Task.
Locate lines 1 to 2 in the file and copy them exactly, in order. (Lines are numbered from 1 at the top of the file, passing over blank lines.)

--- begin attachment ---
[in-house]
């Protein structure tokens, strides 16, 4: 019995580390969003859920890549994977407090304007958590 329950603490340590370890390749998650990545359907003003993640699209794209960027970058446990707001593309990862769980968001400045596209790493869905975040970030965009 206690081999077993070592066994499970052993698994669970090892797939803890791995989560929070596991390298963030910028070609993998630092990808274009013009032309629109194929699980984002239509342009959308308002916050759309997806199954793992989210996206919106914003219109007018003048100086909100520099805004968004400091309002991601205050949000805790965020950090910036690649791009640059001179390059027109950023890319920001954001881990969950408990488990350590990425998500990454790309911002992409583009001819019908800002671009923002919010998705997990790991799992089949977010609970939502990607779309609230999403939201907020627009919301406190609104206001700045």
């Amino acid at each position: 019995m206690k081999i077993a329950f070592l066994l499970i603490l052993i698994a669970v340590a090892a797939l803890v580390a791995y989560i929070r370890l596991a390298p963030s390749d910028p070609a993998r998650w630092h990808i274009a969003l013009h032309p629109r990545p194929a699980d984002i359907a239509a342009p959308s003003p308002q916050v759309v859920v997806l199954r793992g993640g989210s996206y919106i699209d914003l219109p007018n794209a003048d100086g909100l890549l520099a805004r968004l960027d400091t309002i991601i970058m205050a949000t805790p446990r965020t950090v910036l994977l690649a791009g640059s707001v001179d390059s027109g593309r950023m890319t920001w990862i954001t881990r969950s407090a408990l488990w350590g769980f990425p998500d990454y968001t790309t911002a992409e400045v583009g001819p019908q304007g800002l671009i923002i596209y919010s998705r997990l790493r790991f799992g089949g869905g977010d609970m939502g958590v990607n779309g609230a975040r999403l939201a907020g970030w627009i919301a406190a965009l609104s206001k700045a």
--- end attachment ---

[in-house]
């Protein structure tokens, strides 16, 4: 019995580390969003859920890549994977407090304007958590 329950603490340590370890390749998650990545359907003003993640699209794209960027970058446990707001593309990862769980968001400045596209790493869905975040970030965009 206690081999077993070592066994499970052993698994669970090892797939803890791995989560929070596991390298963030910028070609993998630092990808274009013009032309629109194929699980984002239509342009959308308002916050759309997806199954793992989210996206919106914003219109007018003048100086909100520099805004968004400091309002991601205050949000805790965020950090910036690649791009640059001179390059027109950023890319920001954001881990969950408990488990350590990425998500990454790309911002992409583009001819019908800002671009923002919010998705997990790991799992089949977010609970939502990607779309609230999403939201907020627009919301406190609104206001700045």